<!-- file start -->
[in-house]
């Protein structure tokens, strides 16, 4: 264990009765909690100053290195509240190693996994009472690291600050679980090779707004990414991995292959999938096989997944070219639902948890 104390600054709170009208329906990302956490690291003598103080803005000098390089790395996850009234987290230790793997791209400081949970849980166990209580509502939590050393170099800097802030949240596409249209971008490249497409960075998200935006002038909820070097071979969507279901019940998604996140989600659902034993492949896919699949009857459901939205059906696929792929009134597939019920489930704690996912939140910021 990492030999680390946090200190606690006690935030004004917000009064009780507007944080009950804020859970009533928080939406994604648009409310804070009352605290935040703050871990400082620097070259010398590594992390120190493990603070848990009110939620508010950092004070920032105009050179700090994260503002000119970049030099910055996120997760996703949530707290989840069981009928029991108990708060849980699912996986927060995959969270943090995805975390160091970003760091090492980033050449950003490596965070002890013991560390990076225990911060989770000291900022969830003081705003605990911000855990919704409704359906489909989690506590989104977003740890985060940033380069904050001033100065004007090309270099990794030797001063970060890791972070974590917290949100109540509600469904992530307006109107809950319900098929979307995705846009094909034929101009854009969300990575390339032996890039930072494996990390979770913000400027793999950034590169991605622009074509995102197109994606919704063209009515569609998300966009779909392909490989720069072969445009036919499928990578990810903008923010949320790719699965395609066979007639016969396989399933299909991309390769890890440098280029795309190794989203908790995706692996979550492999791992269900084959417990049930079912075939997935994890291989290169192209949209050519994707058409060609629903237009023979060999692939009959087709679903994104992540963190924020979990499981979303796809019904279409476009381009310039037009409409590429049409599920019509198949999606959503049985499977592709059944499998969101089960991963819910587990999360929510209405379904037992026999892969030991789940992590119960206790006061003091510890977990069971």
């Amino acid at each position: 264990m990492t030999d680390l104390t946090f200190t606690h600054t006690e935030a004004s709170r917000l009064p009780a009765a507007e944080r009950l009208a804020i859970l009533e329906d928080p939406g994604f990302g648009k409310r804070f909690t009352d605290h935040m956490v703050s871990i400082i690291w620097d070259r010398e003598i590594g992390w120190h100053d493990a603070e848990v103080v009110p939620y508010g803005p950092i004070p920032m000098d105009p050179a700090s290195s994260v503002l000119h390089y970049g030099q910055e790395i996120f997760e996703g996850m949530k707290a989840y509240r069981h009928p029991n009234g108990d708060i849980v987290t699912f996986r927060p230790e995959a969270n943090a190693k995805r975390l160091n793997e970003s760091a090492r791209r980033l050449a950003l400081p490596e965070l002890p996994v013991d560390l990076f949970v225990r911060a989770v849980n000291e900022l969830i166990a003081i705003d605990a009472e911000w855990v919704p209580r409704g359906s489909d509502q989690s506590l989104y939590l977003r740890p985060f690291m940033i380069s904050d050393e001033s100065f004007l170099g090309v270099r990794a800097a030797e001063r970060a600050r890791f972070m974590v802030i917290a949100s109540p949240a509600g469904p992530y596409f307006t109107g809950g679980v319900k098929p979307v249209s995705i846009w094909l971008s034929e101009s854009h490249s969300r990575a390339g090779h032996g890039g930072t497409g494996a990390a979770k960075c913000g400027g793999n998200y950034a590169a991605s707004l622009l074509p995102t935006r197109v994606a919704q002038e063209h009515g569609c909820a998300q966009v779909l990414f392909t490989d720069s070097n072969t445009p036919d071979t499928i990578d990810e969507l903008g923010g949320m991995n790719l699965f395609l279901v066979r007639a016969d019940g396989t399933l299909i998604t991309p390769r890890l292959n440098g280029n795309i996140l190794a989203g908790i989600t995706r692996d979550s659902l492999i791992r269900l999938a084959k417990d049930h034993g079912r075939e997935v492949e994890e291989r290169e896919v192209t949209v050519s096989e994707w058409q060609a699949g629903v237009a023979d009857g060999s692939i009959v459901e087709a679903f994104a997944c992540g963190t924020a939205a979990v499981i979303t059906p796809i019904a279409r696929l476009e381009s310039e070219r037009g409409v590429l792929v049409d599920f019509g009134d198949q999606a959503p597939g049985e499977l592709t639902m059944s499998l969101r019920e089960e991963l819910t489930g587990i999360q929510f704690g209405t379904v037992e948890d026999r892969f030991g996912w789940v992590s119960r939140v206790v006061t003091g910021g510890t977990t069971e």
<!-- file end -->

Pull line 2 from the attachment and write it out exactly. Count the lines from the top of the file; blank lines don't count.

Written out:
């Protein structure tokens, strides 16, 4: 264990009765909690100053290195509240190693996994009472690291600050679980090779707004990414991995292959999938096989997944070219639902948890 104390600054709170009208329906990302956490690291003598103080803005000098390089790395996850009234987290230790793997791209400081949970849980166990209580509502939590050393170099800097802030949240596409249209971008490249497409960075998200935006002038909820070097071979969507279901019940998604996140989600659902034993492949896919699949009857459901939205059906696929792929009134597939019920489930704690996912939140910021 990492030999680390946090200190606690006690935030004004917000009064009780507007944080009950804020859970009533928080939406994604648009409310804070009352605290935040703050871990400082620097070259010398590594992390120190493990603070848990009110939620508010950092004070920032105009050179700090994260503002000119970049030099910055996120997760996703949530707290989840069981009928029991108990708060849980699912996986927060995959969270943090995805975390160091970003760091090492980033050449950003490596965070002890013991560390990076225990911060989770000291900022969830003081705003605990911000855990919704409704359906489909989690506590989104977003740890985060940033380069904050001033100065004007090309270099990794030797001063970060890791972070974590917290949100109540509600469904992530307006109107809950319900098929979307995705846009094909034929101009854009969300990575390339032996890039930072494996990390979770913000400027793999950034590169991605622009074509995102197109994606919704063209009515569609998300966009779909392909490989720069072969445009036919499928990578990810903008923010949320790719699965395609066979007639016969396989399933299909991309390769890890440098280029795309190794989203908790995706692996979550492999791992269900084959417990049930079912075939997935994890291989290169192209949209050519994707058409060609629903237009023979060999692939009959087709679903994104992540963190924020979990499981979303796809019904279409476009381009310039037009409409590429049409599920019509198949999606959503049985499977592709059944499998969101089960991963819910587990999360929510209405379904037992026999892969030991789940992590119960206790006061003091510890977990069971």